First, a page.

Which matters more when learning a foreign language? Starting age or experience

Contributor: Hoan Nguyen | Reviewer:  Daniel Holden | Date: 2021-11-09

Photo by olia danilevich on Pexels.com

Overview of the Study

This study investigates whether starting age or language input matter more when it comes to learning a foreign language. Previous research has found that due to the lack of input as in a naturalistic setting, the long-term advantage of learning a new language at an early age may not be observed in a foreign language context. Research also demonstrates the cognitive advantages for adolescents over young children in language learning. This led the researcher to investigate the effect of age as well as input on foreign language learners’ oral language performance.

Research Methods

160 undergraduate students from two universities in Spain were recruited in this study. Most of them knew more than two languages (as multilinguals) and had at least 10 years of experience learning English. Their English levels varied from intermediate to advanced. Participants were asked to complete the following tasks: 1) language history background questionnaire in which they provide information about their age of onset of instruction, the amount of input they received (quantity and quality) both in and outside of the classroom at different education levels; 2) Film retelling oral narrative task in which they watched a movie and were asked to retell the movie content. The author transcribed the narrative and analyzed it by structural and lexical complexity, as well as fluency and accuracy.

Results

No significant correlation was found between starting age and the oral performance measures. However, input measures such as number of hours in an English-speaking country abroad, current frequency of naturalistic exposure, etc. appear as a good predictor for learner performance measures. Therefore, the data had shown language experience to be the more crucial factor when learning a foreign language.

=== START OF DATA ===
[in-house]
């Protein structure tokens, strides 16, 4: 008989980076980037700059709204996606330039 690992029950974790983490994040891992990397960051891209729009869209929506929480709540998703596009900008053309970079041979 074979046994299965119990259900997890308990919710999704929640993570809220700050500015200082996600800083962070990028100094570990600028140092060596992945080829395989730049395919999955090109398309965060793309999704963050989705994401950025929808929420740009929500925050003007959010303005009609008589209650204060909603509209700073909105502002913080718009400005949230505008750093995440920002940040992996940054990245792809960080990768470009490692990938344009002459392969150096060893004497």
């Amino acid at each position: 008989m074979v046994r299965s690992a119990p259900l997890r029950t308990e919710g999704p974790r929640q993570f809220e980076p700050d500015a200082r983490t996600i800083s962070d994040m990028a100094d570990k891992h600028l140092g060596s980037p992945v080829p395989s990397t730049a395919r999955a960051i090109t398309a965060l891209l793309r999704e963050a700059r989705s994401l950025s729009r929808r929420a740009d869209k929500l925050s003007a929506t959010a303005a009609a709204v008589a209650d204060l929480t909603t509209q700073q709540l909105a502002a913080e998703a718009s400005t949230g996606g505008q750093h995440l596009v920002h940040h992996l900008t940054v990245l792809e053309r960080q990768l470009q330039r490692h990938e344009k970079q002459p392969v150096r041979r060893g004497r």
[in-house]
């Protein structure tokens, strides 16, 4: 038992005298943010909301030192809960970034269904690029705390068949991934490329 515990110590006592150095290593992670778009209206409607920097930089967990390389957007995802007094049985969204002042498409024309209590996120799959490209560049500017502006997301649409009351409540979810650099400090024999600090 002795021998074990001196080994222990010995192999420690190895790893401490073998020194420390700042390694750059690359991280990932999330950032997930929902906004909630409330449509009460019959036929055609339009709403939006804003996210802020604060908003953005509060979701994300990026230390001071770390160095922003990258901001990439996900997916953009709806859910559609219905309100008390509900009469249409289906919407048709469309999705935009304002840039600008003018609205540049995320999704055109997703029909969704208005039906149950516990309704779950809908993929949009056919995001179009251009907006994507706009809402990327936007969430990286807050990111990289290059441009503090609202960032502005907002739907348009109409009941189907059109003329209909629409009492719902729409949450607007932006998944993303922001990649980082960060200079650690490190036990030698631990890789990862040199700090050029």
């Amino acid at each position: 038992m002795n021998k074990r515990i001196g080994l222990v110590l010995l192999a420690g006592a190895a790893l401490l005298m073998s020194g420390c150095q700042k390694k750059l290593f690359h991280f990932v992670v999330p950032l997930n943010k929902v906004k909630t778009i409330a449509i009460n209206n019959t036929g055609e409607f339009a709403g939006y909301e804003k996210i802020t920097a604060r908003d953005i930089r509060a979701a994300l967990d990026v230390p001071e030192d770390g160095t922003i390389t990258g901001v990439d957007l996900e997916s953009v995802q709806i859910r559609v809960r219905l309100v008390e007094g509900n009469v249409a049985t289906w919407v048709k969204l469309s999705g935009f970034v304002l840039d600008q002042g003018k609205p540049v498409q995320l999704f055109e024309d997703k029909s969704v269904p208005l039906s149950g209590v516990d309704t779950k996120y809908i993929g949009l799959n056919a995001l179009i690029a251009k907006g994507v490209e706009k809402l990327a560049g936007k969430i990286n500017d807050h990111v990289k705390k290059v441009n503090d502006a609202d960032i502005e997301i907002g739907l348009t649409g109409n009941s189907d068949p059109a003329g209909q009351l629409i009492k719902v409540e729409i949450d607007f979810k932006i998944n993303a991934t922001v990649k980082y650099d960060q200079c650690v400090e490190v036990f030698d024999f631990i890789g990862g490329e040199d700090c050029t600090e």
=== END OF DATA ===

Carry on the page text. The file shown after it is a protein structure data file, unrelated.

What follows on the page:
Practical Implications/Significance

This study supports the idea that learning a foreign language at an early age with limited language input might not be as advantageous as learning a new language in the naturalistic setting. Therefore, children with limited input cannot take advantage of implicit learning as they normally would in the naturalistic context. Starting to learn a foreign language when the use of their L1 is prominent may create a stronger background for learning a second or foreign language in the class setting due to their cognitive maturity.

Original Text:  Muñoz, C. (2014). Contrasting effects of starting age and input on the oral performance of foreign language learners. Applied Linguistics, 35(4), 463–482. https://doi.org/10.1093/applin/amu024

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